Sunday afternoon Oklahoma City Public Schools Superintendent Sean McDaniel sent an email to families and staff that the district still plans to resume classes Monday, March 23 after spring break.
But, he also said that spring break is giving the district time to watch developments of the COVID-19 coronavirus developments in Oklahoma and make different decisions during the week if circumstances warrant it.
“Not the day”
“While we may eventually decide to extend Spring Break as we gather more information and receive additional guidance, today is not the day to make that decision,” McDaniel wrote.
McDaniel said district staff had “participated in numerous conference calls and webinars over the past 72 hours and I have spoken directly to the heads of our state agencies.”
He said “the prevailing thought” is to wait before canceling school. But, they are watching developments closely.
OKCPS is the largest district in the state and also the one with the most food-insecure students who depend on school for core nourishment.
In fact, because of the high percentage of students at just above the level of qualifying for free and reduced meals, the district received a grant that would allow all students in the district to receive free and reduced meals.
“…our staff is continuing to finalize plans for feeding students if the decision is made to extend Spring Break,” McDaniel wrote.
“We are also working with state officials and our legal team as we explore ways to provide instruction and services to all of our students, especially those with the most significant challenges.”
If the coronavirus pandemic comes to Oklahoma in a way that causes the district to extend spring break, OKCPS and other districts around the state have been requesting permission for federal funds normally channeled to free and reduced breakfast and lunch in school to be extended to the time school is closed to control spread of the disease.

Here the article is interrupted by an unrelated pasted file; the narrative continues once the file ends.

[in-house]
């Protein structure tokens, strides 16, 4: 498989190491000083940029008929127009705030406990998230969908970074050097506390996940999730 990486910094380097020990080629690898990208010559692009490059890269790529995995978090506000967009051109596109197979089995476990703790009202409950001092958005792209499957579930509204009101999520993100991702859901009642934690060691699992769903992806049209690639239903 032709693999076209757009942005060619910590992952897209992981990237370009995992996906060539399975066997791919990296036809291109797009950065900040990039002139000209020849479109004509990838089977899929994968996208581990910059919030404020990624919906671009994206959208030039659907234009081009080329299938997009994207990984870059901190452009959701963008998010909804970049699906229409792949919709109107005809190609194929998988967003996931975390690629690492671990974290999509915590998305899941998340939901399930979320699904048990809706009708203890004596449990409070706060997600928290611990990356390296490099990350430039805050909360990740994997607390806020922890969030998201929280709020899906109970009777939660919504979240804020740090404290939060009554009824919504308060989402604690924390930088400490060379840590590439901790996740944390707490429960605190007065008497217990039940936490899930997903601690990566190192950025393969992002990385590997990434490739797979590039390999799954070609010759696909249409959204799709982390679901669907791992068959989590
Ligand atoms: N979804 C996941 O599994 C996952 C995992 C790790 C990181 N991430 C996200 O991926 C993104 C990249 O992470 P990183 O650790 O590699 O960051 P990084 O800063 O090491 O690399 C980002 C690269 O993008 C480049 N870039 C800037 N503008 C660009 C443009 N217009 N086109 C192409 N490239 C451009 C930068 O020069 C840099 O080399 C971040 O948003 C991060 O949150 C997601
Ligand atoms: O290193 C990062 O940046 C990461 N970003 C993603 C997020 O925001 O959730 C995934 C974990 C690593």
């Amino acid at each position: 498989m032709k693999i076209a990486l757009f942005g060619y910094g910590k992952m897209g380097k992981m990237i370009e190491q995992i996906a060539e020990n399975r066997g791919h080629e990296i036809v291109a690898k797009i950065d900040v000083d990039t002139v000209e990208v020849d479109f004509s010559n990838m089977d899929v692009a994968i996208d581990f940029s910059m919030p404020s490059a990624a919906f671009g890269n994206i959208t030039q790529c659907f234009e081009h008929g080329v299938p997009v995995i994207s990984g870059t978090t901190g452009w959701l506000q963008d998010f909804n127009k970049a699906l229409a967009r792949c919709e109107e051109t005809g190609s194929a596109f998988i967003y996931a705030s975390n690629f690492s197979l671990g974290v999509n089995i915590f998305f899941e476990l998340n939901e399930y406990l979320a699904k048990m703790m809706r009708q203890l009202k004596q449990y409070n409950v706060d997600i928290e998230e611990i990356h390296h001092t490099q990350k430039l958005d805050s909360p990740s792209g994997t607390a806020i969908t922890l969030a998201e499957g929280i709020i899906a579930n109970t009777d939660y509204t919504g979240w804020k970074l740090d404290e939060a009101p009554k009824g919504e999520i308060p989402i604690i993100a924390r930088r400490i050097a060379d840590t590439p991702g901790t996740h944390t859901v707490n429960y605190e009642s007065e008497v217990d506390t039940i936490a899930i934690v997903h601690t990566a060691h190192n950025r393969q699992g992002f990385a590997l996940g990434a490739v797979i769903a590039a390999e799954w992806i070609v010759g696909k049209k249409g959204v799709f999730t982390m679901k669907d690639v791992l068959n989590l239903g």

The Oklahoma State Department of Education applied for four waivers that would help schools and communities to provide meals to students of districts that are closed during an indefinite time of responding to the pandemic.
Then, late in the day Saturday, Oklahoma Senator James Lankford tweeted “My office received word today that USDA has approved OK State Department of Ed request to continue meal services, even during school closures.”
That will give the district the clearance at the state level to work out a plan for meeting the needs of the most food-insecure students in the district.
OKCPS worked out a plan for feeding students during the teacher walkout of 2018 which started during spring break but was sure to continue beyond.
The district’s Board of Education voted to support the walkout and close school.
As a part of that plan, OKCPS worked out a way to deliver meals to students as long as the walkout lasted.
It is not yet clear how much of that experience will figure into contingency plans for a response to the walkout.
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